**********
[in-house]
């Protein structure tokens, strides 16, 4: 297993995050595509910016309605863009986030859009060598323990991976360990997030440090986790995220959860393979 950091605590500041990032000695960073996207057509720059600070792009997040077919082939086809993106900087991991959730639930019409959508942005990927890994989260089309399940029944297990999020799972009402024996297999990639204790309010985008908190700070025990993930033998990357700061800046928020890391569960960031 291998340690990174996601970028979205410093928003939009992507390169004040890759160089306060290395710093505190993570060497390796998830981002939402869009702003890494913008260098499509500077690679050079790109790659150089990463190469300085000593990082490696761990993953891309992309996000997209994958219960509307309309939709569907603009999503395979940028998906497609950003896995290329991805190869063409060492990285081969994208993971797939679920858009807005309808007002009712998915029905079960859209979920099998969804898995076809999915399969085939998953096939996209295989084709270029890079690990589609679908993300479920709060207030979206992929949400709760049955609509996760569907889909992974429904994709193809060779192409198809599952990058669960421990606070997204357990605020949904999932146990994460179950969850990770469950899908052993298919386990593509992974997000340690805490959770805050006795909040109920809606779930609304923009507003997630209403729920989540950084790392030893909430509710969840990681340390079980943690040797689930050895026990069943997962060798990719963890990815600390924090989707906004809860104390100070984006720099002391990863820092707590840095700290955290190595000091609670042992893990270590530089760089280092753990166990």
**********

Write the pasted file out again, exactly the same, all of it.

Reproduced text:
[in-house]
């Protein structure tokens, strides 16, 4: 297993995050595509910016309605863009986030859009060598323990991976360990997030440090986790995220959860393979 950091605590500041990032000695960073996207057509720059600070792009997040077919082939086809993106900087991991959730639930019409959508942005990927890994989260089309399940029944297990999020799972009402024996297999990639204790309010985008908190700070025990993930033998990357700061800046928020890391569960960031 291998340690990174996601970028979205410093928003939009992507390169004040890759160089306060290395710093505190993570060497390796998830981002939402869009702003890494913008260098499509500077690679050079790109790659150089990463190469300085000593990082490696761990993953891309992309996000997209994958219960509307309309939709569907603009999503395979940028998906497609950003896995290329991805190869063409060492990285081969994208993971797939679920858009807005309808007002009712998915029905079960859209979920099998969804898995076809999915399969085939998953096939996209295989084709270029890079690990589609679908993300479920709060207030979206992929949400709760049955609509996760569907889909992974429904994709193809060779192409198809599952990058669960421990606070997204357990605020949904999932146990994460179950969850990770469950899908052993298919386990593509992974997000340690805490959770805050006795909040109920809606779930609304923009507003997630209403729920989540950084790392030893909430509710969840990681340390079980943690040797689930050895026990069943997962060798990719963890990815600390924090989707906004809860104390100070984006720099002391990863820092707590840095700290955290190595000091609670042992893990270590530089760089280092753990166990």